Wines to pack in your picnic basket

My mother always said that a good meal indoors tastes twice as good outdoors. She was a whiz with a hibachi grill, an expert hamburger maker and a skilled picnic-packer. Except for the time (in 1964) she brought warm spaghetti for the family to eat at a Mets game, her picnic planning was flawless. We can forgive her for the spaghetti, as it was an anomaly for our Anglo-Saxon family, and Mom was trying to look worldly-wise in the new Shea Stadium.

I’m still not fond of pasta at picnics, but I do love to eat outdoors. These waning days of summer are better for outdoor dining than the sweltering dog days. For a wine fancier, the East End offers many congenial places for both plain and fancy dining al fresco. Depending on your preference (and their alcohol policies), you can choose from among our many bucolic parks and beaches, the wineries that sell food or permit picnicking and the restaurants that offer outdoor dining.

I used to take disposable plates and utensils to the beach but, in an effort to keep plastic out of the trash, now I keep a stash of yard sale-quality, machine-washable accoutrements ready for excursions. The random assortment of forks, Granny’s frayed linen napkins and scratched, mismatched plates are awful indoors, but charming at the beach. So what if I lose the wooden-handled forks I got for free at a Rochester Mobil station in 1972?

You don’t need an elaborate wicker picnic basket, but do pack everything neatly in separate containers, the food well-chilled and pre-sliced.

Choosing a wine for a picnic is not at all the same as choosing wine to go with similar foods indoors. A breeze and sunshine will alter your perception of aroma and flavor, so delicately nuanced wines are wasted outdoors. Woody wines will taste clumsy and high-alcohol wines are as foolish as tanning oil. I don’t agree with those who think a picnic is an opportunity to cheerfully serve rotgut and get away with it. You don’t have to serve expensive wine, but do be thoughtful about how the wine and food will play together.

Aromatic but dry white wines are picnic-worthy, especially those with plenty of acidity. I like Bedell’s Taste White, a blend of chardonnay, sauvignon blanc, viognier and gewúrztraminer, but at $30 a bottle, at a picnic it’s better for a couple than a crowd. Clovis Point’s 2006 Chardonnay has a kicker of 1 percent gewúrztraminer that takes its fruit into the assertive category, nice if you’ve got some fried chicken or a chunk of aged manchego. Raphael’s sauvignon blanc is splendid with Braun Seafood’s mixed lobster and shrimp salad (to which I add fresh ginger and lime juice and serve on a hot dog bun, like a lobster roll). Enough has been said already about rosà wines, so choose your own. As for reds, Long Island cabernet franc is light and spicy, great with grilled sausage or Serrano ham on a baguette.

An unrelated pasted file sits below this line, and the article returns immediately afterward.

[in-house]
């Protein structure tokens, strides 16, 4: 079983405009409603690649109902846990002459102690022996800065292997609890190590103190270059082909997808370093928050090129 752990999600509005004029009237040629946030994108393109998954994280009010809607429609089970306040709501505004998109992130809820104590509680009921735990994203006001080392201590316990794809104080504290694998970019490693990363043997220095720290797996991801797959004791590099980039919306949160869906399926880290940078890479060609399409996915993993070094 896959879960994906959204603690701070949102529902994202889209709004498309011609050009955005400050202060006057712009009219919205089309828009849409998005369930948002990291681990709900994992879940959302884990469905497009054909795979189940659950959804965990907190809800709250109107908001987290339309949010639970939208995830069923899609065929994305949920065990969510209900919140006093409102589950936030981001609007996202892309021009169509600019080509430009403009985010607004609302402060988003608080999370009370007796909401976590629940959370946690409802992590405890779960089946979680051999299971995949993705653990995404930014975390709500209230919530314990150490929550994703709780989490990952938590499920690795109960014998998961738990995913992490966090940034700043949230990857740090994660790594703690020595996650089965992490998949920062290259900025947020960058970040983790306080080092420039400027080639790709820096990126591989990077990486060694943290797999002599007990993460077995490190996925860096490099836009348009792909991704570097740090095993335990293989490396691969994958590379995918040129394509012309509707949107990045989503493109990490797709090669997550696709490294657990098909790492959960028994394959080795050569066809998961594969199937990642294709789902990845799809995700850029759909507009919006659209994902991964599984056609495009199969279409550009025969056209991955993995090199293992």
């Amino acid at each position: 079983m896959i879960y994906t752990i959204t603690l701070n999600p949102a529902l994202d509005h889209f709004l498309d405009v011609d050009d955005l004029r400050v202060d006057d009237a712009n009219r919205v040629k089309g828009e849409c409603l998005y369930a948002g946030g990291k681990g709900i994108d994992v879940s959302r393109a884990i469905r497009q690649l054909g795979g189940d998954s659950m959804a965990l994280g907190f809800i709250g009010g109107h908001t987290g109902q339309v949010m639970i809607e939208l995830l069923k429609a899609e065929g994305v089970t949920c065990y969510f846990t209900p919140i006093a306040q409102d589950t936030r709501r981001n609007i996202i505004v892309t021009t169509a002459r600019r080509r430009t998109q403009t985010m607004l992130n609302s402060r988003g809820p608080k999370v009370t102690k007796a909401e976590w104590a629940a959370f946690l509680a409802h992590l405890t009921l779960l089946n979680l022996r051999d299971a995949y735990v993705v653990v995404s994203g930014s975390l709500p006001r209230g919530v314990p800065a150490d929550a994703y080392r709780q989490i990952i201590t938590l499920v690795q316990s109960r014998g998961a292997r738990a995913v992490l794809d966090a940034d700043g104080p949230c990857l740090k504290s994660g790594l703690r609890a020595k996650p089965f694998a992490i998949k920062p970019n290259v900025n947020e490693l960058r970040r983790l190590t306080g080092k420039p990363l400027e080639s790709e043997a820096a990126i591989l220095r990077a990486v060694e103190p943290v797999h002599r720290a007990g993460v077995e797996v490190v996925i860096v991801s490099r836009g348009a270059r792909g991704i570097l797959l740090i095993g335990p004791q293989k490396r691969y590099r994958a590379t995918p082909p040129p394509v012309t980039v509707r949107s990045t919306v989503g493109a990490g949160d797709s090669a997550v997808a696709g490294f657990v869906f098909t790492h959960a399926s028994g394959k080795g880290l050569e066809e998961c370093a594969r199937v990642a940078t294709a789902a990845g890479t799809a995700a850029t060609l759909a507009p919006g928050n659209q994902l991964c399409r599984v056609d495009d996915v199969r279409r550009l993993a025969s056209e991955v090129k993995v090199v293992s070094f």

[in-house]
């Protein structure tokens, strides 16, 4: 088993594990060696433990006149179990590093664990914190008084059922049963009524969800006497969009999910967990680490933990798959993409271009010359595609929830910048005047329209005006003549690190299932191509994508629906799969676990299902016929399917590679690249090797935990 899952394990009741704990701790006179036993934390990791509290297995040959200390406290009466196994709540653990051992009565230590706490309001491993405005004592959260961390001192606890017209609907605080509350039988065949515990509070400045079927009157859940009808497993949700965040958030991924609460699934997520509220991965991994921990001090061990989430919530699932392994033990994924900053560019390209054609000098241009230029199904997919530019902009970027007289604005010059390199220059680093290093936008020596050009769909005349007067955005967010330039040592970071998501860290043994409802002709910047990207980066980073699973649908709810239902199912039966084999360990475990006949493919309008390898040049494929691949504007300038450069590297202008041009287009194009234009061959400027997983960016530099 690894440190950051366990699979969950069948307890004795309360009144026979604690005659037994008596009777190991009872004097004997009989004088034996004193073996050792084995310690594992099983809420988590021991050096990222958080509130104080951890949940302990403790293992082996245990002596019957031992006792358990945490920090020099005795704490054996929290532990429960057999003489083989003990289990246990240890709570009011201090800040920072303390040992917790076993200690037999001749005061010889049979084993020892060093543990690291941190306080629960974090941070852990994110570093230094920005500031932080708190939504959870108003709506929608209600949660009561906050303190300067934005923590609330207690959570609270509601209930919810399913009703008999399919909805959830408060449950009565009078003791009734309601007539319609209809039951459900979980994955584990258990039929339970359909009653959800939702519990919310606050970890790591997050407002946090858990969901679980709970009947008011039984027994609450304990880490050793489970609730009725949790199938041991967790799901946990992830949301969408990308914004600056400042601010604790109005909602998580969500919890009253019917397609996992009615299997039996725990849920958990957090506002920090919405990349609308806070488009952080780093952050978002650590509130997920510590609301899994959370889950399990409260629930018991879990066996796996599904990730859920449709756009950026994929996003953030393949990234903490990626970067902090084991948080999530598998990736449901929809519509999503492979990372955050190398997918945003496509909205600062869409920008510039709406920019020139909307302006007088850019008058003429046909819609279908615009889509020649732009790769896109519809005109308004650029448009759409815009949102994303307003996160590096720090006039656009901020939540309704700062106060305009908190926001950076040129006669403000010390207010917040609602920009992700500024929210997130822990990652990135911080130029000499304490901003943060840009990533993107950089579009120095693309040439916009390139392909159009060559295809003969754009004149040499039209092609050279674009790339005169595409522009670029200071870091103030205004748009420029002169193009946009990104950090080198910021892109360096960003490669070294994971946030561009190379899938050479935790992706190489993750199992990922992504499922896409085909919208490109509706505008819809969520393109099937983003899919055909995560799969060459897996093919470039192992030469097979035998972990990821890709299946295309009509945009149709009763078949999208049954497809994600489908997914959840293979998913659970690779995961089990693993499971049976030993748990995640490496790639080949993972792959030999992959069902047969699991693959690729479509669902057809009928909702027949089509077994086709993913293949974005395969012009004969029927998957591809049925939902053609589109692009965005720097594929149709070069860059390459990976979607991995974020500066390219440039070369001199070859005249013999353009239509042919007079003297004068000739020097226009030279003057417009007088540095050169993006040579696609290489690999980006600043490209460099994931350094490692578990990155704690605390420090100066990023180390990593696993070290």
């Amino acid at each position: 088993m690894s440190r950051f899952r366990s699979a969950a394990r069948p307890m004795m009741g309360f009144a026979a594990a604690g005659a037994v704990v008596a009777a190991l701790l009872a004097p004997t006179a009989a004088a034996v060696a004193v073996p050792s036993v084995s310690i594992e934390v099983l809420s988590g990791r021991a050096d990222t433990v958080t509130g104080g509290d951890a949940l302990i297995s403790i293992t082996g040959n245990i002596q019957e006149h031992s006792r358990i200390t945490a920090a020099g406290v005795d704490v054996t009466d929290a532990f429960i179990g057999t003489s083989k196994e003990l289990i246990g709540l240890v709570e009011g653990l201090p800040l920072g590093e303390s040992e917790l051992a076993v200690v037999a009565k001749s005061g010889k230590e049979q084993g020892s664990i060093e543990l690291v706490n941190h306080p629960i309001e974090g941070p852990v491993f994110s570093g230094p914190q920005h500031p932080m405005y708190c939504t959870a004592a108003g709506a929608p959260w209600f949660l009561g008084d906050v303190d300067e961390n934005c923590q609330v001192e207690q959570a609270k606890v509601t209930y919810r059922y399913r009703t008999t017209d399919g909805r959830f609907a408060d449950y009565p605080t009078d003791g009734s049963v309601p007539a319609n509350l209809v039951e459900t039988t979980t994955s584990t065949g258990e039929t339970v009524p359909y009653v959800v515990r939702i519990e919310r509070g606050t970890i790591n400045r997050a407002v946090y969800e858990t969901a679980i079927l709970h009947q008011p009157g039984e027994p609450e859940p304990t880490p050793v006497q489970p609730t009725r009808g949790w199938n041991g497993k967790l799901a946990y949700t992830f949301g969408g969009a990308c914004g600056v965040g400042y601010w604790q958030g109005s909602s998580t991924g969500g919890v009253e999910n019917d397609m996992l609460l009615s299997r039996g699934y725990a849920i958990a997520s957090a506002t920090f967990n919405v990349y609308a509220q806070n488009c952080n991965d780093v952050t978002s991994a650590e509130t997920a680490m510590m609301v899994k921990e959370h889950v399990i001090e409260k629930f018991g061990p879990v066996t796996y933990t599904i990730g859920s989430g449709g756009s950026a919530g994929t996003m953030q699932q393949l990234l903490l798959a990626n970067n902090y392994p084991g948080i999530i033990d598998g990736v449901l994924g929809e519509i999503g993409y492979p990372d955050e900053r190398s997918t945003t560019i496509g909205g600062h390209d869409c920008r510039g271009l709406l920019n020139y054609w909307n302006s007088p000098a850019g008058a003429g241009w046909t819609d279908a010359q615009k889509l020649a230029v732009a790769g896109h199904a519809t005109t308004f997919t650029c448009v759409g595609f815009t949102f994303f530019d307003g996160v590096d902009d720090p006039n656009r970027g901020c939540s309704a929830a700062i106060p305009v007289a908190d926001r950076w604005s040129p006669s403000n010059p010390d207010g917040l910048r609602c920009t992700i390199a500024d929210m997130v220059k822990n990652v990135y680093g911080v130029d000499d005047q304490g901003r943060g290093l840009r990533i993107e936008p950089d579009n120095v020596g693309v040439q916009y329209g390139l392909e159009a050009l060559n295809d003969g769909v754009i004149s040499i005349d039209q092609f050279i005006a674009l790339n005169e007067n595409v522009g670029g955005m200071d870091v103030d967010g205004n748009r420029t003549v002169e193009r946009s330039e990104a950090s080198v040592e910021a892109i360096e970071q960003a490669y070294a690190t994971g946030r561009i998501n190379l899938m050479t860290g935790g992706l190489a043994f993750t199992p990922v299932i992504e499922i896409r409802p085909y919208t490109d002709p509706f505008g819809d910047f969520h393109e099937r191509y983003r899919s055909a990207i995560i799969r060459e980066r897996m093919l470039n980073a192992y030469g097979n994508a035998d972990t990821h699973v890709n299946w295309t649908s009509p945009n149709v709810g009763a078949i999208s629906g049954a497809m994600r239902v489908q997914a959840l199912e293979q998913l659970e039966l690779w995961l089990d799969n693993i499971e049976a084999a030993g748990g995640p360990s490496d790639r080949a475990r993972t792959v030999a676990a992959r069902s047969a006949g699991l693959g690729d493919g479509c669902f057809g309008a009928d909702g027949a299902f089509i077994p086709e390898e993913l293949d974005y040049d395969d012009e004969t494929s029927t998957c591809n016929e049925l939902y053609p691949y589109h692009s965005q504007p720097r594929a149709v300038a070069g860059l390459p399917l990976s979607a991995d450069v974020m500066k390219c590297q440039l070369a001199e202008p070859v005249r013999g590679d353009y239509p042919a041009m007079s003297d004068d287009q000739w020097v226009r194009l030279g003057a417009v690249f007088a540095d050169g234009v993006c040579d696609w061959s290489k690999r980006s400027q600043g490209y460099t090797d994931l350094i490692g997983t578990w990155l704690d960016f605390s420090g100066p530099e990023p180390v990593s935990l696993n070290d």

The Peconic Bay Nautique wines are intentionally fresh and uncomplicated, well-matched for outdoor eating, and the grounds of Peconic Bay Winery, with their cushioned chaises and big umbrellas, are most hospitable for tasting and picnicking outdoors. There you can purchase small plated tapas to go with your wine tasting. Some other vineyards sell tasting plates to pair with their wines. Croteaux Vineyards’ courtyard ambiance enhances the flavor of its tasting selections, while cheese or charcuterie on the deck at Wölffer Estates is unparalleled for outdoor elegance.

Paumanok Vineyards welcomes you to bring your own picnic to the winery’s spacious deck. While picnicking at Osprey’s Dominion, you can even fly your kite. But remember, it is extremely rude (not to mention illegal) to drink alcoholic beverages other than those purchased on site, so do not, under any circumstance, bring your Budweiser or your Gallo Sonoma to drink at a local winery. The wineries are in business to sell wine; they are not parks. Call ahead for their picnicking policies.

I wish the villages would allow more cafà cuisine. When I don’t want to pack my own picnic, I do enjoy dining on the deck of Greenport’s Cuvà e as well as the Vine Cafà ‘s patio. On the South Side I like Citta Nuova in East Hampton or Sant Ambroeus in Southampton. On Shelter Island, the terrace at the Ram’s Head Inn, where I recently dined, was superlative. Clams with spicy sausage, Macari sauvignon blanc, a rising moon and music by the Baxter-Miller Band — now, that was worth a detour.

Ms. Hargrave was a founder of the Long Island wine industry in 1973. She is currently a freelance writer and consultant.